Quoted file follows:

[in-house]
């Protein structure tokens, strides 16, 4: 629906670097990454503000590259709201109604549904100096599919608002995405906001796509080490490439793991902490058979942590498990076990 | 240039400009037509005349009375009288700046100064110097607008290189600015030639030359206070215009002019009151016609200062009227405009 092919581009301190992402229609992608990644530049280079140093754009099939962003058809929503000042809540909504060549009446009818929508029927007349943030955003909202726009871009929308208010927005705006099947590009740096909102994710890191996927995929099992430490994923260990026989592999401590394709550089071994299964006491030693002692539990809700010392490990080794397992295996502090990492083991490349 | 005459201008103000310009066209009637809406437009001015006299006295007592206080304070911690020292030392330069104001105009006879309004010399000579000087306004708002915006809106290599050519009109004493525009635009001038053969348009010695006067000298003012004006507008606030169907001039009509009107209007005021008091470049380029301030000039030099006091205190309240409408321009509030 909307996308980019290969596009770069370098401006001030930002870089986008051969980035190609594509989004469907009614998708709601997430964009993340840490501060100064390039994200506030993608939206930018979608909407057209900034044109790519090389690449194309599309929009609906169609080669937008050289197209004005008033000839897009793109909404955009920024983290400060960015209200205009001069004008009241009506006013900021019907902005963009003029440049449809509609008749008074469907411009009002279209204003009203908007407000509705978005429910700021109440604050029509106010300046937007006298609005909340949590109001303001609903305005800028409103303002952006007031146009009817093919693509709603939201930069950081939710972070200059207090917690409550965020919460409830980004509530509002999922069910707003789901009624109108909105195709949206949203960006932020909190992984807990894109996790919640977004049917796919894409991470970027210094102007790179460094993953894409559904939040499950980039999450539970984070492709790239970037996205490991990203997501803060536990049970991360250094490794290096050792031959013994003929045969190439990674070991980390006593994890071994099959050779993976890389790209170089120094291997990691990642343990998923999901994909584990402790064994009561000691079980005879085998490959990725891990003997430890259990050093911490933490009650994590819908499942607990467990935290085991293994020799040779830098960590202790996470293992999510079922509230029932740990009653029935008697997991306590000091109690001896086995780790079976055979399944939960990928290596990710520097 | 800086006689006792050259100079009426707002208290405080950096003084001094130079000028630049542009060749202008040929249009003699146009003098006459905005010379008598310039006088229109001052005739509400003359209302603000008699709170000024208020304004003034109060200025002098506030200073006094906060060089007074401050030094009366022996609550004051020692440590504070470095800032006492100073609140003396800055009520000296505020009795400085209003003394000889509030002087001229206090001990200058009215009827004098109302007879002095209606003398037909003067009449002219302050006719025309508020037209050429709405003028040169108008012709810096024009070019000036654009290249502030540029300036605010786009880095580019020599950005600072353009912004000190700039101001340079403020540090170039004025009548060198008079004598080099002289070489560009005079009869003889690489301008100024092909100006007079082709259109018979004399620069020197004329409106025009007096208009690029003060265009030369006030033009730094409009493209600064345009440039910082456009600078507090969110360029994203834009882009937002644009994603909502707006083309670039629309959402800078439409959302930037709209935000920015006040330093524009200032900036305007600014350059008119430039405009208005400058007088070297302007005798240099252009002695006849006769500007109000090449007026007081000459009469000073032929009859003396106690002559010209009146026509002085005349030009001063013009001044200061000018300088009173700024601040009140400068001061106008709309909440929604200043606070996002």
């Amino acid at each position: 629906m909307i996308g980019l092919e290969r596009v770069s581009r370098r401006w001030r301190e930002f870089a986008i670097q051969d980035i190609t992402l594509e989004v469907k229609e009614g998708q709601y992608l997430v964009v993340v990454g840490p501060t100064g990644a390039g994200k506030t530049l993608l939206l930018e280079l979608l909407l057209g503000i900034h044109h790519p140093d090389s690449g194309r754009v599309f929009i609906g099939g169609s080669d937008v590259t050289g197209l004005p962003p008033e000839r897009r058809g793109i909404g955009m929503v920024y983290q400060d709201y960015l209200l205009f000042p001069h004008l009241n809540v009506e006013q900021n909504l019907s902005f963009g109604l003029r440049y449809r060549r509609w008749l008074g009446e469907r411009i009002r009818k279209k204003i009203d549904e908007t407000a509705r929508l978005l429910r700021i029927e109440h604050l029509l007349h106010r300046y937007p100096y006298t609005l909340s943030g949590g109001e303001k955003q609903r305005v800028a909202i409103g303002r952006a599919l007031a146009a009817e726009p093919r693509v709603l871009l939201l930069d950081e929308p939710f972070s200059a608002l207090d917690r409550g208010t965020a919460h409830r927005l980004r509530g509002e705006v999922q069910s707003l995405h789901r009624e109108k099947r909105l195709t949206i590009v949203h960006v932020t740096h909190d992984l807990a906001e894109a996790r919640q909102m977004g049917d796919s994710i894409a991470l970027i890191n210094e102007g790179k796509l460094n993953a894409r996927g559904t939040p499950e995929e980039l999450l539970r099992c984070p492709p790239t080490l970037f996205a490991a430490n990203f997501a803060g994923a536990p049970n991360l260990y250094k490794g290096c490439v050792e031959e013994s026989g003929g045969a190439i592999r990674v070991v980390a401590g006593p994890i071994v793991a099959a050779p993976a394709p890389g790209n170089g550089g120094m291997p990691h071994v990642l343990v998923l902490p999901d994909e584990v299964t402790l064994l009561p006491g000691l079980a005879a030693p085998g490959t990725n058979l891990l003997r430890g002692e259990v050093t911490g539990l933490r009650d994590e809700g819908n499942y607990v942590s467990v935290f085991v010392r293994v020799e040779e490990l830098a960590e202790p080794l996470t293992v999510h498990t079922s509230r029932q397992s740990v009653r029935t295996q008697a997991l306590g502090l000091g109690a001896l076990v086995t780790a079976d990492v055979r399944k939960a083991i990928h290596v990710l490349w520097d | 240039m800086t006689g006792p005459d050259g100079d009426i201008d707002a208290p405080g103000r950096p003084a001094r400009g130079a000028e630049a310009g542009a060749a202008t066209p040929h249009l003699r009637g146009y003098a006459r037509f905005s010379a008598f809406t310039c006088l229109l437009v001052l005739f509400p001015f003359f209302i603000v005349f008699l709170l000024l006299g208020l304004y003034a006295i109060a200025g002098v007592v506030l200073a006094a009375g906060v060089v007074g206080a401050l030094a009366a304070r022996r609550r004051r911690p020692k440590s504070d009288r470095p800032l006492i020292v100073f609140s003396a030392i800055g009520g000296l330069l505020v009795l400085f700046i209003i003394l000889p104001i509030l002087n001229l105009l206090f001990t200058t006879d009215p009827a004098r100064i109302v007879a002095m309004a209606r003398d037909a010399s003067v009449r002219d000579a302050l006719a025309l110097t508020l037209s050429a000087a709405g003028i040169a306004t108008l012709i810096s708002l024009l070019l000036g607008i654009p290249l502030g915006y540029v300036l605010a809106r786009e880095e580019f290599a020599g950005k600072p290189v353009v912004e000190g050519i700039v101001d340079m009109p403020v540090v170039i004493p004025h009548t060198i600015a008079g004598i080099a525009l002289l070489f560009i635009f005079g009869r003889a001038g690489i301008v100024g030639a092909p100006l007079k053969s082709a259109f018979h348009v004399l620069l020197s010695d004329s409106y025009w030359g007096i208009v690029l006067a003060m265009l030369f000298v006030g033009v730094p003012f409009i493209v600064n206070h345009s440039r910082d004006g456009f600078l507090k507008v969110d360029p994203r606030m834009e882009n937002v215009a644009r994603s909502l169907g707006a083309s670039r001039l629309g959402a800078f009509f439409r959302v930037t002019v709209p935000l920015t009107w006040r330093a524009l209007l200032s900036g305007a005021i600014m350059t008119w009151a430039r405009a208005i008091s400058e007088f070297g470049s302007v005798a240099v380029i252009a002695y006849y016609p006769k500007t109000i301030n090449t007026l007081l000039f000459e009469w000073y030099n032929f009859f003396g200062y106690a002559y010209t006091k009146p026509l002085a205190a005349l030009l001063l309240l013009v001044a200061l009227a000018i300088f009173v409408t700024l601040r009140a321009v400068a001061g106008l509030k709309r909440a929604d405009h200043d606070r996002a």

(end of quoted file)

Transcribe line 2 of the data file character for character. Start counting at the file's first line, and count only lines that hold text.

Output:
């Protein structure tokens, strides 16, 4: 629906670097990454503000590259709201109604549904100096599919608002995405906001796509080490490439793991902490058979942590498990076990 | 240039400009037509005349009375009288700046100064110097607008290189600015030639030359206070215009002019009151016609200062009227405009 092919581009301190992402229609992608990644530049280079140093754009099939962003058809929503000042809540909504060549009446009818929508029927007349943030955003909202726009871009929308208010927005705006099947590009740096909102994710890191996927995929099992430490994923260990026989592999401590394709550089071994299964006491030693002692539990809700010392490990080794397992295996502090990492083991490349 | 005459201008103000310009066209009637809406437009001015006299006295007592206080304070911690020292030392330069104001105009006879309004010399000579000087306004708002915006809106290599050519009109004493525009635009001038053969348009010695006067000298003012004006507008606030169907001039009509009107209007005021008091470049380029301030000039030099006091205190309240409408321009509030 909307996308980019290969596009770069370098401006001030930002870089986008051969980035190609594509989004469907009614998708709601997430964009993340840490501060100064390039994200506030993608939206930018979608909407057209900034044109790519090389690449194309599309929009609906169609080669937008050289197209004005008033000839897009793109909404955009920024983290400060960015209200205009001069004008009241009506006013900021019907902005963009003029440049449809509609008749008074469907411009009002279209204003009203908007407000509705978005429910700021109440604050029509106010300046937007006298609005909340949590109001303001609903305005800028409103303002952006007031146009009817093919693509709603939201930069950081939710972070200059207090917690409550965020919460409830980004509530509002999922069910707003789901009624109108909105195709949206949203960006932020909190992984807990894109996790919640977004049917796919894409991470970027210094102007790179460094993953894409559904939040499950980039999450539970984070492709790239970037996205490991990203997501803060536990049970991360250094490794290096050792031959013994003929045969190439990674070991980390006593994890071994099959050779993976890389790209170089120094291997990691990642343990998923999901994909584990402790064994009561000691079980005879085998490959990725891990003997430890259990050093911490933490009650994590819908499942607990467990935290085991293994020799040779830098960590202790996470293992999510079922509230029932740990009653029935008697997991306590000091109690001896086995780790079976055979399944939960990928290596990710520097 | 800086006689006792050259100079009426707002208290405080950096003084001094130079000028630049542009060749202008040929249009003699146009003098006459905005010379008598310039006088229109001052005739509400003359209302603000008699709170000024208020304004003034109060200025002098506030200073006094906060060089007074401050030094009366022996609550004051020692440590504070470095800032006492100073609140003396800055009520000296505020009795400085209003003394000889509030002087001229206090001990200058009215009827004098109302007879002095209606003398037909003067009449002219302050006719025309508020037209050429709405003028040169108008012709810096024009070019000036654009290249502030540029300036605010786009880095580019020599950005600072353009912004000190700039101001340079403020540090170039004025009548060198008079004598080099002289070489560009005079009869003889690489301008100024092909100006007079082709259109018979004399620069020197004329409106025009007096208009690029003060265009030369006030033009730094409009493209600064345009440039910082456009600078507090969110360029994203834009882009937002644009994603909502707006083309670039629309959402800078439409959302930037709209935000920015006040330093524009200032900036305007600014350059008119430039405009208005400058007088070297302007005798240099252009002695006849006769500007109000090449007026007081000459009469000073032929009859003396106690002559010209009146026509002085005349030009001063013009001044200061000018300088009173700024601040009140400068001061106008709309909440929604200043606070996002």